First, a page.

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« Massive Milestones in Mobile - Will These Numbers Change Your Mobile Strategy? | Main | Paging Stats Police - no, IDC, not even close! No! Windows Phone will not pass iPhone by 2016 »

June 06, 2012


Tomi T Ahonen

Tomifan, I didn't say Nokia was increasing market share, I said Nokia was increasing unit sales. The market share was in decline, as I have said many many times. But after Stephen Elop took charge of Nokia, in the last quarter of 2010 ie Q4, yes, the unit sales of Nokia branded smartphones stopped declining, they grew. Nokia average sales prices stopped declining, they grew. Nokia revenues of its smartphone unit stopped declining, they grew. And Nokia total profits of its smartphone unit stopped declining, they grew.


Tomi Ahonen :-)



You said RIM in trouble and Nokia is dead.
So, do you think Nokia will dead before RIM?
It seems to me that RIM would be dead before Nokia.


How about Windows 8? Microsoft will use it in everything from desktop pcs to cell phones. Some of those desktop are in fact just tablets. How will we distinguish the numbers from desktop sales from cell phones sales and other mobile devices?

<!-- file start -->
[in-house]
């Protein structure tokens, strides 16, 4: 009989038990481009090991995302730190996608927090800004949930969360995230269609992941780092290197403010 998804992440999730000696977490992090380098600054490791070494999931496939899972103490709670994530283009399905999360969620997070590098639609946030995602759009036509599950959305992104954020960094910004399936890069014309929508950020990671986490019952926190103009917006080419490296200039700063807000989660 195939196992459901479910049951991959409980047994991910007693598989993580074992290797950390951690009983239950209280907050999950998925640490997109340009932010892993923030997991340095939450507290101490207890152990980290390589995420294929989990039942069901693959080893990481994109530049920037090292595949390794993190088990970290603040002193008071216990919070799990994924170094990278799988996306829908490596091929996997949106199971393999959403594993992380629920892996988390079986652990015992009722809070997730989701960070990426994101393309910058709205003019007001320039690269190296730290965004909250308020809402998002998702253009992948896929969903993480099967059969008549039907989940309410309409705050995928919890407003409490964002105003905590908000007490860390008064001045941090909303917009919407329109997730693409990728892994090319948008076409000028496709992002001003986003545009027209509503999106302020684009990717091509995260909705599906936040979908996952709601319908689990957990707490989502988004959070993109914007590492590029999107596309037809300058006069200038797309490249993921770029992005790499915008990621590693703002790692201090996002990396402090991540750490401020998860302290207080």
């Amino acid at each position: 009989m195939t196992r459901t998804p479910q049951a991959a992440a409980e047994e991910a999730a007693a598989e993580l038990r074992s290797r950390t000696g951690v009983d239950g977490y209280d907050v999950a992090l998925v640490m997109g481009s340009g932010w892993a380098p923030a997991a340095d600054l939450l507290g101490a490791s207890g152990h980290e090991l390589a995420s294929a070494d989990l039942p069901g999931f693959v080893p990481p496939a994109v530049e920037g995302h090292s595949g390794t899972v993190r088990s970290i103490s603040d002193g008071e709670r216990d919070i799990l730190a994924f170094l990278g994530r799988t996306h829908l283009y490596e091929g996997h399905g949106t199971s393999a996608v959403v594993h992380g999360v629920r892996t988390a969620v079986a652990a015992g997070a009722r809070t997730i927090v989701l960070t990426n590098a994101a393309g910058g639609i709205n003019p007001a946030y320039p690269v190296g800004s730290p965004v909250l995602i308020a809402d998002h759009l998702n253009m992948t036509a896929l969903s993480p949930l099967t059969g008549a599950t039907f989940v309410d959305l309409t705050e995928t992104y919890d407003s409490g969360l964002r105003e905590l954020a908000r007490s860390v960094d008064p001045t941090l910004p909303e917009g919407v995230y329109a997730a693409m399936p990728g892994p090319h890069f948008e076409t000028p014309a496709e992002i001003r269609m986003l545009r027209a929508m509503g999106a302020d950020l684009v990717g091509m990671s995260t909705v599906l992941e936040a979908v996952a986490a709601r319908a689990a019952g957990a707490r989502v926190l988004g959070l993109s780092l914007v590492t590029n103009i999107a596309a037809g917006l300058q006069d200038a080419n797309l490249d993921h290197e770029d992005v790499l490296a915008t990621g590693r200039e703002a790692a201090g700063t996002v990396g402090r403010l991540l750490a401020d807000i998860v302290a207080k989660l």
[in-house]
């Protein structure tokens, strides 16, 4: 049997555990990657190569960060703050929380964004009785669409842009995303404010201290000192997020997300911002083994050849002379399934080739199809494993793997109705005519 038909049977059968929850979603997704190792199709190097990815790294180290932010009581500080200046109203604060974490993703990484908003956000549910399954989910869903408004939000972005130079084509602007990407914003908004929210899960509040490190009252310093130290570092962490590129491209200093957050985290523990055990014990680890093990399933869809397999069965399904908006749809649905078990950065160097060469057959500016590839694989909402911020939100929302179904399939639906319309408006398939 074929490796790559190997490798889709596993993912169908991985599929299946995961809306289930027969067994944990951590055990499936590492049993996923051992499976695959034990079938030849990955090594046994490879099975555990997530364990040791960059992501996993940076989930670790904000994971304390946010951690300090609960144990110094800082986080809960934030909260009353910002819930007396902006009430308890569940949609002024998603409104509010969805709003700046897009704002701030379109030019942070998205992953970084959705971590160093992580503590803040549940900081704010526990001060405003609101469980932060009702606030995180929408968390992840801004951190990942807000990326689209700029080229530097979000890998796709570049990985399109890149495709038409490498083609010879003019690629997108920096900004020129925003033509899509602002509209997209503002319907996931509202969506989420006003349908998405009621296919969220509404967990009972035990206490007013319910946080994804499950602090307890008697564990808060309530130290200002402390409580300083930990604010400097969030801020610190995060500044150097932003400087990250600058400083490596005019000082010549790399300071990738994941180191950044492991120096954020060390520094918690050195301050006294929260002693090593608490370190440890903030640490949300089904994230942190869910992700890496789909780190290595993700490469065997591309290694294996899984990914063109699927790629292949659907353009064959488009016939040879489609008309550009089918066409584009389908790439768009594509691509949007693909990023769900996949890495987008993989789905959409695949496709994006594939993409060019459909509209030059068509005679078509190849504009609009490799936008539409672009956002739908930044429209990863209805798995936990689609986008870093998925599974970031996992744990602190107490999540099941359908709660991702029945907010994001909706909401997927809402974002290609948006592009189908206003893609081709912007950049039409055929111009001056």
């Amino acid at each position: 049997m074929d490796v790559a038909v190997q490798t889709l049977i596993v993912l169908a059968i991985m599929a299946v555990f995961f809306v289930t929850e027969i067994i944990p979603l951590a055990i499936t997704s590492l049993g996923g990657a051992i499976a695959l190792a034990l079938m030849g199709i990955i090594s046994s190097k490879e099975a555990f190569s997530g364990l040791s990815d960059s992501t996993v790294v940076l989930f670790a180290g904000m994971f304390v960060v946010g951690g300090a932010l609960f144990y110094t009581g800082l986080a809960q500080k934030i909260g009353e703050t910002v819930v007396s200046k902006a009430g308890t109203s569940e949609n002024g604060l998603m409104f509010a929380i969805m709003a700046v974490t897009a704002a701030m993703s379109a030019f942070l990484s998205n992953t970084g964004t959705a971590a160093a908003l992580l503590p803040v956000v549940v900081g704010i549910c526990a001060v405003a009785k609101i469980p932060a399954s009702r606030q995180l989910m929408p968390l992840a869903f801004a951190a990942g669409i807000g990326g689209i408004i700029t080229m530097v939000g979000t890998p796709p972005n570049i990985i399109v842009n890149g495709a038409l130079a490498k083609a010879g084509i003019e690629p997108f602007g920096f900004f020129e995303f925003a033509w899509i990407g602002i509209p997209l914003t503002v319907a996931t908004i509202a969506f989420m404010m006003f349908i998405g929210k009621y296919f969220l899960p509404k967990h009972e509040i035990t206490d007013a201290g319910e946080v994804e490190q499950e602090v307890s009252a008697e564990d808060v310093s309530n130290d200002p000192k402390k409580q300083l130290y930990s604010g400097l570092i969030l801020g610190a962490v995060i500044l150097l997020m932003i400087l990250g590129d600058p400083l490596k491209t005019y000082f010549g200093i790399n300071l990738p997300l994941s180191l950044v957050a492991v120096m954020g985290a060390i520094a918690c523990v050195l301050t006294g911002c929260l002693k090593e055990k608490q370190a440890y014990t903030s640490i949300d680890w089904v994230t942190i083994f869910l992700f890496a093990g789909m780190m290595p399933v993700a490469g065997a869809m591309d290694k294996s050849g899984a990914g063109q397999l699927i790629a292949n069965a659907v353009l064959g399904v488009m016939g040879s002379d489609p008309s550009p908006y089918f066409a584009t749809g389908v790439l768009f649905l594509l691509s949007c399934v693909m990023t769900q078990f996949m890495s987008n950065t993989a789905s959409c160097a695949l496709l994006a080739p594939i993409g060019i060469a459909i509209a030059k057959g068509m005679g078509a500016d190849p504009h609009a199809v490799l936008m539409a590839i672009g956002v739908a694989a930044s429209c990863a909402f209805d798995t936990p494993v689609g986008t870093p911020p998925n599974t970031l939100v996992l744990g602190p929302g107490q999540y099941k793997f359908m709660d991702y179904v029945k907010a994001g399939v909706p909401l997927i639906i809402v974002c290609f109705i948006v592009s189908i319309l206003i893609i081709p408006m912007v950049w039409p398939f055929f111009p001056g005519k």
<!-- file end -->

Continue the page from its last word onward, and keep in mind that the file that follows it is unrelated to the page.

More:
RIM will not die, it will get acquired, NOK will go out of business. Problem with Nokia is money losing NSN.


I think that you're under estimating the power of Microsoft as a criminal organization (they will do everything they can, including breaking the law) to win and the power of its brand among computer-and-electronic-gadgets ignorant people. For all purposes, all around the world, Windows=PCs (desktops, notebooks, laptops, netbooks) plus Office. Nothing else matters.

The ignorant and the fanatic (as fanatic as Apple's cult following but in much bigger numbers) are waiting for their "drug".

Microsoft will be as successful in that segment of the market as it was in the previous.

Linux had one year or more lead in netbook market, but as soon as Microsoft arrived they completely dominated the market and now Linux is nowhere to be seen.

Nokia might be dead, but Microsoft is not.


IDC seems to agree with Tomi with that WP is not going to be the third ecosystem. It will be 2nd. ;-)

And they have also revised the former forecast. Not 21% in 2015, but 19% in 2016.

Seriously, how can opinions differ this much?


June 1st Comscore top mobile platforms 3 month avg. 3 month Jan 2012 vs. April 2012.
Total US Smartphone subscribers ages 13+
January -12 4.4%
April -12 4.0%
Point changes - .4

Lumia 900....Still not winning!



Don't blame Lumia 900 for that. It wasn't available in US until April.